Raccoon was thrilled about this because from day one his mantra has been “I am the raccoon… I am one with the forest…” And Ruth has been trying for four years to get in touch with her inner raccoon (with only intermittent success).
Ruth had to contend with some corporate documentation, but Raccoon and I found ourselves some mats and attempted Colleen’s FedEx Salutation.
Is it just me or does Raccoon’s Where’s My Stapler? pose look exactly like his Is the Toner Low? pose?
Turns out the proposal center has a somewhat infamous reputation for their highly detailed proposal production logistics and other mission critical tasks like maintaining the proposal center and its equipment.
As a professional Proposal Panda, I know that no task is too insignificant or beneath my dignity and I’m willing to help out when and wherever I’m needed.
On this particular day it was time to swap out the toner cartridges in the color printer. It’s a potentially messy job, but someone has to do these things.
(Don’t worry Jon, they put gloves, an apron and a mask on me before the really dirty work began.)
Did you know there are such things as box subject matter experts in proposal management? Neither did I. But another proposal team in the company called us and wanted to know how many binders would fit in a box.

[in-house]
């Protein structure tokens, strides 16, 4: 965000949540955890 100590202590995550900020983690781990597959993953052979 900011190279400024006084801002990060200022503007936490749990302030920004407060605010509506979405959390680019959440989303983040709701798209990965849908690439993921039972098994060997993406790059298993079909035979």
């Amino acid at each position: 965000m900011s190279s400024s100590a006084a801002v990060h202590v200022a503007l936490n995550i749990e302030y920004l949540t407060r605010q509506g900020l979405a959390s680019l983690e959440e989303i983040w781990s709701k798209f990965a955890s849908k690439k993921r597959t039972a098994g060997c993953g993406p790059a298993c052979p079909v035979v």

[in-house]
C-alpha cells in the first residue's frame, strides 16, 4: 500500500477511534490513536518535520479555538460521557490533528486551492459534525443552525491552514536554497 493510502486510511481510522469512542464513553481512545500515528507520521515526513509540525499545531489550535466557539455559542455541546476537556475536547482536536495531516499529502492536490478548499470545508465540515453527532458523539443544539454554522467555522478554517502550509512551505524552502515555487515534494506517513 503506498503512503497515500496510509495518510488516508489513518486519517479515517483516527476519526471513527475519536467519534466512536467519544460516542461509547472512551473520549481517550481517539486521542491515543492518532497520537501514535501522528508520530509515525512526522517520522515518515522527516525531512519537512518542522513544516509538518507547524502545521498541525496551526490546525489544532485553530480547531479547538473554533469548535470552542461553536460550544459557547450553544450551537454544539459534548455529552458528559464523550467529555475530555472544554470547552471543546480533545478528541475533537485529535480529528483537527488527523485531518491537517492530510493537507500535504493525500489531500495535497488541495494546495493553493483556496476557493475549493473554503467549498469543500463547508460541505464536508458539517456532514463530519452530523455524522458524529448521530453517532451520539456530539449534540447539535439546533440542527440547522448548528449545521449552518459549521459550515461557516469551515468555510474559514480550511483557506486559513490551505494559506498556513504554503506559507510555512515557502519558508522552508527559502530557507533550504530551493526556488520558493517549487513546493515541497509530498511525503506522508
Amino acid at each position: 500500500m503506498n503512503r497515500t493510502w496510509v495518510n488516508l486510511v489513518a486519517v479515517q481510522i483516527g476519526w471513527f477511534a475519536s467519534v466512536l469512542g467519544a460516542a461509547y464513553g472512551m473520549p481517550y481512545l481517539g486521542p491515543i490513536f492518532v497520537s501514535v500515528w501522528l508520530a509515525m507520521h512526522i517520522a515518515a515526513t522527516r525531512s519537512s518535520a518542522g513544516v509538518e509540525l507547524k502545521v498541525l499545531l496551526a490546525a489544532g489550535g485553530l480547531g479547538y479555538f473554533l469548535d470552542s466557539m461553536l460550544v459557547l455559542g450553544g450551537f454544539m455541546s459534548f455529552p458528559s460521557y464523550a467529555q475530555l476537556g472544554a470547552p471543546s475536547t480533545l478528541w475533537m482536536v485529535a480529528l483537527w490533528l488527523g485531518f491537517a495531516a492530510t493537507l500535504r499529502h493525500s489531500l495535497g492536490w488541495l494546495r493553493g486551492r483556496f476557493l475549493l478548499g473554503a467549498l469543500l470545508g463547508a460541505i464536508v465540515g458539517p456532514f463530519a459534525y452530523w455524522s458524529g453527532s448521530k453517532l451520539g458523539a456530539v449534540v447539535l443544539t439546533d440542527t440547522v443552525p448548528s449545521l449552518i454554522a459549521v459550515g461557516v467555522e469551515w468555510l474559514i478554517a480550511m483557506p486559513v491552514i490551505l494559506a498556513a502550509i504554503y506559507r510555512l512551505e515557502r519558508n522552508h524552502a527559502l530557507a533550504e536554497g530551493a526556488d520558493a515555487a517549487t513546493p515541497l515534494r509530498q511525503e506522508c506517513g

Proposal professionals believe in sharing best practices so we helped out by asking some probing questions:
How big is the box?
How big are the binders?
How much paper will be in those binders?
How are you planning on getting the box from point A to point B?
At any point will the boxes need to be sent through x-ray equipment or manually inspected?
Turns out it wasn’t such a simple question after all so I volunteered to take some first hand measurements for the calculations.
So how many binders will fit in a box?
Life’s too short to not love your job and to have a good time doing it.
In my professional opinion, all proposal professionals should take time to stop and play in the bubble wrap.
As all of you know, the gang at Strategic Proposals (BJ and Jon in particular) strongly supports APMP’s accreditation program.
I was able to take advantage of some quiet time during my visit to coach Raccoon (my very first student!) on some of the knowledge areas he’ll need to be familiar with when he takes his Foundation Level exam.